Microsoft wants you to use Edge to browse, but you have the option to refuse and to Change the Browser.
With a centered taskbar, windows with rounded corners, and a minimalist design that makes this OS feel like it belongs in 2021, Windows 11 brings an exciting UI refresh to the platform. However, the news isn’t all good. As it turns out, Microsoft has aggressively promoted Edge as the default browser, making it increasingly difficult to use your preferred browser. In a nutshell, it’s a shambles.
What’s going on with browser choice in Windows 11?
When you first open a link after installing a third-party browser on Windows 11, a pop-up will ask you how you want to open the link (i.e. which browser you would like to use). Because a pop-up appears in Windows 10, you might assume the process is the same—you select the browser you want, then click “OK.”
Unless you remember to click the easy-to-miss “Always use this app” option, every subsequent link will open in Microsoft Edge. Even if you try to use a third-party browser exclusively, you will never see this pop-up again. So, what’s the deal?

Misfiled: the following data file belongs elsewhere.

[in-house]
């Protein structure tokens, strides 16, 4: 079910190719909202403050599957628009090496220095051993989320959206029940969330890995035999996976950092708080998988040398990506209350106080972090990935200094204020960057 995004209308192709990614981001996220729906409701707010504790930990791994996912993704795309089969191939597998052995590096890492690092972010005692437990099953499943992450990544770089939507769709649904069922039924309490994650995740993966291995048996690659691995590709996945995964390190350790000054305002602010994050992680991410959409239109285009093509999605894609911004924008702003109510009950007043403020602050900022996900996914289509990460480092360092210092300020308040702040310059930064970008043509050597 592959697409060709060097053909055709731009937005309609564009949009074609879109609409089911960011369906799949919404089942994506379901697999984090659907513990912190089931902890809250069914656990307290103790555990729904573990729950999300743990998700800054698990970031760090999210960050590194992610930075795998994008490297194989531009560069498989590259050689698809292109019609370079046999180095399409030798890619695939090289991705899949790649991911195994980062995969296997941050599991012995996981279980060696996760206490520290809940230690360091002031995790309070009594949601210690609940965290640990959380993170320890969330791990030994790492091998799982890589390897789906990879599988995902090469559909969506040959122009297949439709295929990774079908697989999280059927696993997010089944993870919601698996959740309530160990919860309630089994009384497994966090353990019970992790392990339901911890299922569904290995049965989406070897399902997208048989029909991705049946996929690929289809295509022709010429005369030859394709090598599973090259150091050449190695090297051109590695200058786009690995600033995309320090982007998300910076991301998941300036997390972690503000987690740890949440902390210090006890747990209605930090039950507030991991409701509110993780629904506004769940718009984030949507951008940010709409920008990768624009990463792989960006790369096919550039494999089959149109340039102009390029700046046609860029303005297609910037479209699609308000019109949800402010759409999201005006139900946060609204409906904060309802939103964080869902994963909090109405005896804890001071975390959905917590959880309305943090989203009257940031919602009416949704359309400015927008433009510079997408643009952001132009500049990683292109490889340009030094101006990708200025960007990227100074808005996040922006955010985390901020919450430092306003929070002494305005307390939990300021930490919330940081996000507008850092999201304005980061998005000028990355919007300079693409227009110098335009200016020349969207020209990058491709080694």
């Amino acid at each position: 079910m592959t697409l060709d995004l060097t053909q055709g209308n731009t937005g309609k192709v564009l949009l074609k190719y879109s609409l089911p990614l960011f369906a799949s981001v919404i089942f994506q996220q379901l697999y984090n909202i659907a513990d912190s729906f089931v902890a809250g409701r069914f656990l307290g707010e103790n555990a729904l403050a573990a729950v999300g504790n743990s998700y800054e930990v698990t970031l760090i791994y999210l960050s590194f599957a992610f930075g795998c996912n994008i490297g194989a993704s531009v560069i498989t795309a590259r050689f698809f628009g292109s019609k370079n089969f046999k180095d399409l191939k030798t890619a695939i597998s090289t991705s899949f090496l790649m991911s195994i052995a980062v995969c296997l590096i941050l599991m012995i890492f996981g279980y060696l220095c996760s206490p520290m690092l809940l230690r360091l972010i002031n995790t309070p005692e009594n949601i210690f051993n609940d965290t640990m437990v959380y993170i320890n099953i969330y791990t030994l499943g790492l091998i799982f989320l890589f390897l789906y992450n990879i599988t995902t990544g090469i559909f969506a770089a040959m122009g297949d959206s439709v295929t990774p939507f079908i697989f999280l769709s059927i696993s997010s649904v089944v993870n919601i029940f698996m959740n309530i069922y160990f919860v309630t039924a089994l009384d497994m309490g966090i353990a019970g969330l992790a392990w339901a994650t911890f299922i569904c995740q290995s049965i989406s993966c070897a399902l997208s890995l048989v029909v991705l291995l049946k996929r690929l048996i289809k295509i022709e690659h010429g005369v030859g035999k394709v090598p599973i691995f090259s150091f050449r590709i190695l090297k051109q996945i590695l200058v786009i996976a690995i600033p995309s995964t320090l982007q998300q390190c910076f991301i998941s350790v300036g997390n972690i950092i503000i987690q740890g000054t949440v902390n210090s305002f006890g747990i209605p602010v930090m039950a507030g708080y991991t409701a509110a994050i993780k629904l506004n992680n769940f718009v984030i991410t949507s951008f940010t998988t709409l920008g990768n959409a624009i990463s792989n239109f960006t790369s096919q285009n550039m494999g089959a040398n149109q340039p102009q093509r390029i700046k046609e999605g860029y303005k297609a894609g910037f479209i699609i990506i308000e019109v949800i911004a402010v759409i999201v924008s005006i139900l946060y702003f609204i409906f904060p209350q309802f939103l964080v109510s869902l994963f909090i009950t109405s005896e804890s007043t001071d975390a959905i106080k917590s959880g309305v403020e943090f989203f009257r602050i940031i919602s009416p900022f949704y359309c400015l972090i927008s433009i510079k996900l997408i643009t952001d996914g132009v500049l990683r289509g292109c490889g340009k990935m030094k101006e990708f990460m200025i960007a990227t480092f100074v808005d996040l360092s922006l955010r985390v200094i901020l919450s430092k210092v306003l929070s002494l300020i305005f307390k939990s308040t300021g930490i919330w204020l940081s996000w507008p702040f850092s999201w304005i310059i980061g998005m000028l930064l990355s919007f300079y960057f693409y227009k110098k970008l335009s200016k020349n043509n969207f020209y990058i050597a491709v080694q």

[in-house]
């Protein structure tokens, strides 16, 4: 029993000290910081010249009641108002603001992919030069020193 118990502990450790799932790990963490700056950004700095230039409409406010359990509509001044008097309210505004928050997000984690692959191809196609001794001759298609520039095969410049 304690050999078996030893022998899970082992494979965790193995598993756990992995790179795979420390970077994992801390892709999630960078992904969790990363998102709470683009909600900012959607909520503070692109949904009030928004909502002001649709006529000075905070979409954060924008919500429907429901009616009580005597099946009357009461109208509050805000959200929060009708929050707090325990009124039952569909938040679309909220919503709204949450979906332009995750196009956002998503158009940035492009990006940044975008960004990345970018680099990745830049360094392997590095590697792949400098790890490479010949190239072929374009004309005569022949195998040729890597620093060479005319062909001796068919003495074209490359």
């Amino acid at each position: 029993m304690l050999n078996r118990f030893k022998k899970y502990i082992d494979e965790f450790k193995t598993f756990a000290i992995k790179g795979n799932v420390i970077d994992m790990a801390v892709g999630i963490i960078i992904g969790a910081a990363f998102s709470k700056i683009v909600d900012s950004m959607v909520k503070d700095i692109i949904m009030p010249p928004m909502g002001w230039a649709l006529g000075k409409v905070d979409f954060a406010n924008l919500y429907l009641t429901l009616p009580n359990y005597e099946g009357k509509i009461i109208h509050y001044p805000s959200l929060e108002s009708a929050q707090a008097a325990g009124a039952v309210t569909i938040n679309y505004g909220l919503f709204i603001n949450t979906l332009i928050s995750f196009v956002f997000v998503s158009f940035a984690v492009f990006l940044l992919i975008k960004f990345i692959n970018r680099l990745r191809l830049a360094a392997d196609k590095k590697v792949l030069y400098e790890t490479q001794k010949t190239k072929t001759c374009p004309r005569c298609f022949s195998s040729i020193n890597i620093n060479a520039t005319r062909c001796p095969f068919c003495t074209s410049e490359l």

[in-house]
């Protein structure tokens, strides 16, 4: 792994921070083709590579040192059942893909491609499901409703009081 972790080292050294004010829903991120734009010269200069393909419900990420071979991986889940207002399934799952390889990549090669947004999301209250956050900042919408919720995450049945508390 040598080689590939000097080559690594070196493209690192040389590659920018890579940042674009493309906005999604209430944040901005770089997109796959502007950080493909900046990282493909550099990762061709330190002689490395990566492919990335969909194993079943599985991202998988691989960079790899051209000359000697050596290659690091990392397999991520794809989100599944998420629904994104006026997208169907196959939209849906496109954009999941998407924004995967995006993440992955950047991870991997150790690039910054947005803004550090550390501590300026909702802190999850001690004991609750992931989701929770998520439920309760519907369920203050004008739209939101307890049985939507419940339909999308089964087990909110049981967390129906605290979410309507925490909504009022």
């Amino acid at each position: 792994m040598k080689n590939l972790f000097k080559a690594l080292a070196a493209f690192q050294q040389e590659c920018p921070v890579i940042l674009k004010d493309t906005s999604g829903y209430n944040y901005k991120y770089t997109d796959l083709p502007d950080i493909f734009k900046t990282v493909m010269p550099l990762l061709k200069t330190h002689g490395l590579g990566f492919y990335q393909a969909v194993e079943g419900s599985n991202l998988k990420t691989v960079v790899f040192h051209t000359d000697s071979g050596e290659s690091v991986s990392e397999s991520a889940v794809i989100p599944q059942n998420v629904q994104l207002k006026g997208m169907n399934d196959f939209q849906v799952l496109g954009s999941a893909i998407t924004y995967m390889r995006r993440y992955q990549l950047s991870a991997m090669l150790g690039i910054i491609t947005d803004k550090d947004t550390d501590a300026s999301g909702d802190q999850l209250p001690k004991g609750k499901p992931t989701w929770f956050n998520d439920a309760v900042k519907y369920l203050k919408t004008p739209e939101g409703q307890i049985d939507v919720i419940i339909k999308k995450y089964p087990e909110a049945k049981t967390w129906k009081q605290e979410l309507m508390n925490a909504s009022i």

Microsoft isn’t completely anti-competitive; there is a way to make Google Chrome your default web browser, for example…but it’s not easy. Instead of having a simple option to say “Windows, always open my stuff in Google Chrome,” you’d have to set Chrome as your default for each individual file type, such as HTM, HTML, PDF, SHTML, SVG, WEBP, XHT, XHTML, FTP, HTTP, and HTTPS.
In Windows 11, things are currently done in this manner. Instead of a pop-up, most web browsers will direct you to the Default Apps section of Settings, where you can select which web browser you want to use for each file type listed (the default on each will be, of course, Microsoft Edge). Simply go to Settings > Apps > Default Apps to access this settings page.
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With this new “system,” Firefox, Chrome, Opera, Vivaldi, and Brave all managed to change all of these options without having to ask you to do it for them. In the same article, The Verge highlights concerns from web browser makers such as Mozilla, Vivaldi, and Opera about Microsoft’s approach to user choice.
It’s a shame, because Edge, despite its bad rep, is a great browser. I guess Microsoft believes that the only way to persuade you of this is to make you use it. That’s one way to entice users to join, but it feels a little predatory.